Updated: August 7, 2015 1:33:08 am
A huge 89.6 per cent of people living in slums die of respiratory diseases followed by digestive problems (41.6 per cent) and aches and pains (37.8 per cent), reveals a survey of slums in Mumbai by the International Institute for Population Sciences (IIPS). The study, which had asked if any member of the household had suffered from the listed morbidity in the past one year, was conducted by the Population-Human Settlement-Environment Centre (Pop-Envis) of IIPS under the aegis of the Ministry of Environment, Forests and Climate Change. The others included eye- related problems (20.7 per cent), blood pressure or heart problems (12.8 per cent), skin problems (12.5 per cent) and diabetes (9 per cent).
The paper says that while cold and cough, seasonal flu and diarrhea are common diseases in the slum areas, most of these slums do not have public hospitals nearby and go to local quacks for treatments.
According to the authors, the survey scientifically selected slum households from six wards that belong to two zones of slum concentration in the Mumbai metropolitan region, that is, one zone with higher concentration of slum population and second zone with lower concentration of slum population. The sample size was calculated based on 42.6 per cent slum population in Mumbai according to Census 2011.
The total number of households covered in the survey was 1,452 and the findings represent the overall situation of slum conditions in Mumbai, says the paper.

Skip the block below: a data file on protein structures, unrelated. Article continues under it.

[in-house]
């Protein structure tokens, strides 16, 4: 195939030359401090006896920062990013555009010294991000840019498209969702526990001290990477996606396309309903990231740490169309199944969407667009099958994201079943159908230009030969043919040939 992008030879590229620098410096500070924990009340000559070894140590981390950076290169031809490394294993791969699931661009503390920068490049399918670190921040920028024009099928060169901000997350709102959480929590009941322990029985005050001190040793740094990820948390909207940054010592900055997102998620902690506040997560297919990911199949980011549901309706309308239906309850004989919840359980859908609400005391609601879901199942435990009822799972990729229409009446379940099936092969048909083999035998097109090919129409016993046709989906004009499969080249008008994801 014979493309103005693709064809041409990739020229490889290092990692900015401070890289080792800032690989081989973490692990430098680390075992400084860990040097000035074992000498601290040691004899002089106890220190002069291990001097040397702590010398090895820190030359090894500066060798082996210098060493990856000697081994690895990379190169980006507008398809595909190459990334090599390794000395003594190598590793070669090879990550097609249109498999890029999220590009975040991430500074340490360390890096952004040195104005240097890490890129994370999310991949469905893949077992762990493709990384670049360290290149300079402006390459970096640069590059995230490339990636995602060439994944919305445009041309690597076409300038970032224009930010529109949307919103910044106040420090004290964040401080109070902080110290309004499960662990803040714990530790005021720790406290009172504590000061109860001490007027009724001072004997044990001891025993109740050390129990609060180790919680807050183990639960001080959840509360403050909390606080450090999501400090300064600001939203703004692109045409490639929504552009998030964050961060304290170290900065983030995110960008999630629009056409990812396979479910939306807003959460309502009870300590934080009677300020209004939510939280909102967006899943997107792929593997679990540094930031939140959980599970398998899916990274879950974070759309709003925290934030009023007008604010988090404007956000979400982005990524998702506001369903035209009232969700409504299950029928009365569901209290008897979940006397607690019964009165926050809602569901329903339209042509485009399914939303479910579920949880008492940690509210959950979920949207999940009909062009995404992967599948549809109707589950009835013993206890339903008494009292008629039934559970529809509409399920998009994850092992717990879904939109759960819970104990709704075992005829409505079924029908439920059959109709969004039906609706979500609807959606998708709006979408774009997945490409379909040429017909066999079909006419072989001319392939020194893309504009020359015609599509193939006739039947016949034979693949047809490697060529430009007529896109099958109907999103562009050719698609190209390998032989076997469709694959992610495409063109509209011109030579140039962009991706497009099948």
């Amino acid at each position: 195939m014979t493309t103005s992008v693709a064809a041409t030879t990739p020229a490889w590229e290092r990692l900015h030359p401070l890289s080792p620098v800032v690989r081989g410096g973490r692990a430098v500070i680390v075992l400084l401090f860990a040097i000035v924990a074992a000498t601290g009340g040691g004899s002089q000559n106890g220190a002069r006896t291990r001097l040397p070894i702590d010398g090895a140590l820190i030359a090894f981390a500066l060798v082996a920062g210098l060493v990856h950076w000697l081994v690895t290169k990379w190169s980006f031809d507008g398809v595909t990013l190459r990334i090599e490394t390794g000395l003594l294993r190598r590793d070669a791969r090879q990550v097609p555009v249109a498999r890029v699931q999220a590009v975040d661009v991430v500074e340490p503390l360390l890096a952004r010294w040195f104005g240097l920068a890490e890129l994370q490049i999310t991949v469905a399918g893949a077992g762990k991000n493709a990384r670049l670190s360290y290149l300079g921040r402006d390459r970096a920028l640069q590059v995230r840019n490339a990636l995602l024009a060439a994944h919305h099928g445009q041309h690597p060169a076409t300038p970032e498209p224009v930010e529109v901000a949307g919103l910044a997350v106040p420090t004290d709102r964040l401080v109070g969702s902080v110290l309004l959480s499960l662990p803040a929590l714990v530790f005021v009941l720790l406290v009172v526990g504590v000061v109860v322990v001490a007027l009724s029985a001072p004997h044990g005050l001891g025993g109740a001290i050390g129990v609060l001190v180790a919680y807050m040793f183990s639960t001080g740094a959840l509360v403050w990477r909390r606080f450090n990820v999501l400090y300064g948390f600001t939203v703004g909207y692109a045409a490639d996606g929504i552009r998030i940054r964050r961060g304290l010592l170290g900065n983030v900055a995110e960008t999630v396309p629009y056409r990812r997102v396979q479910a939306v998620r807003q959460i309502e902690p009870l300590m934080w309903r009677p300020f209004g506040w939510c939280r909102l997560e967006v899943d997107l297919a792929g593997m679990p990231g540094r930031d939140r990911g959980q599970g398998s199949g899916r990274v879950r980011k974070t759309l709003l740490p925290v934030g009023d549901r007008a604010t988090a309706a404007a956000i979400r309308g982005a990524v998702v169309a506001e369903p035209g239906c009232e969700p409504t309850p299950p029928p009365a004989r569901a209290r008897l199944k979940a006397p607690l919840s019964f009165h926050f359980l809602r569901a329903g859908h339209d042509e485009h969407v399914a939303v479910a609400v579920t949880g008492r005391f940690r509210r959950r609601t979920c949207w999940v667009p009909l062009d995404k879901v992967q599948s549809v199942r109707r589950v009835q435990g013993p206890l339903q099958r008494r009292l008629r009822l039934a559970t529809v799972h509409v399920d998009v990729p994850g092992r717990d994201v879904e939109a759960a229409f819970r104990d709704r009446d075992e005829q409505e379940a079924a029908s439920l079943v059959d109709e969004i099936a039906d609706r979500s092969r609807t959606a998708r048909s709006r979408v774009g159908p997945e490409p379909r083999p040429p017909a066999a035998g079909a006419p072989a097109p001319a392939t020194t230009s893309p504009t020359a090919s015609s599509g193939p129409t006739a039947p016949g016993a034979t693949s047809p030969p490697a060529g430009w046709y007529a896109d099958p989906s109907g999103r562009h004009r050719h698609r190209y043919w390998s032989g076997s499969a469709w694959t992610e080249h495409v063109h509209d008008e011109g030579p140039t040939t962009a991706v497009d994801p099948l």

The study shows that the reported pollution problems include sound (46.6 per cent), foul smell (72.7 per cent) and smoke (32.8 per cent).
“Garbage dumping bins are present, generally in the middle or nearby slums, which mostly overflow with garbage leading to scattered garbage thrown on the ground nearby causing foul smell and flies. The municipality provides garbage clearance services in most of the notified slums, but that is irregular and unsatisfactory. Unauthorised slums have no proper system of garbage disposal and most slums experience water-logging during monsoon,” says the study.
It further revealed that while clean fuel, that is, gas is mainly used for cooking, most households do not have a separate kitchen and chimney facility. While 76 per cent use LPG, 48 per cent use kerosene and 14 per cent use wood or dung cake. The perceived unclean slum surrounding stands at 43.8 per cent, whereas the perceived poor cleanliness of community toilets figures at 83.5 per cent. This despite the fact the the mean monthly expenses for using community toilet is Rs 76.
With 85 per cent of the community toilets having irregular water supply, the paper says that none of the community toilets surveyed has adequate water facility inside the toilets and people have to carry water with them. The toilets are generally in poor condition, primarily because of lack of care by the users and poor maintenance by the municipality. “It is more troublesome for children and the elderly, who have to be accompanied by someone to carry water to the toilets. In authorised slums, toilets are cleaned by the municipality and since the services are not regular, almost all slums surveyed have a private party to regularly clean the toilet on payment basis, ranging from Rs 10-20 per household every month. Toilets also lack disposal facility, facility for hand wash or bathing,” it says.
The study also shows that while most residents of authorised slums know about the slum rehabilitation scheme, they have poor experience and apprehensions about the slum transition camps as they are not well-structured for families to live and it especially affects those who work from home or have businesses set up at home.
“They also fear that the contractor and mediators may take a share of this slum development project and will use low quality materials, and may take money for allotments of houses within the building,” it says.
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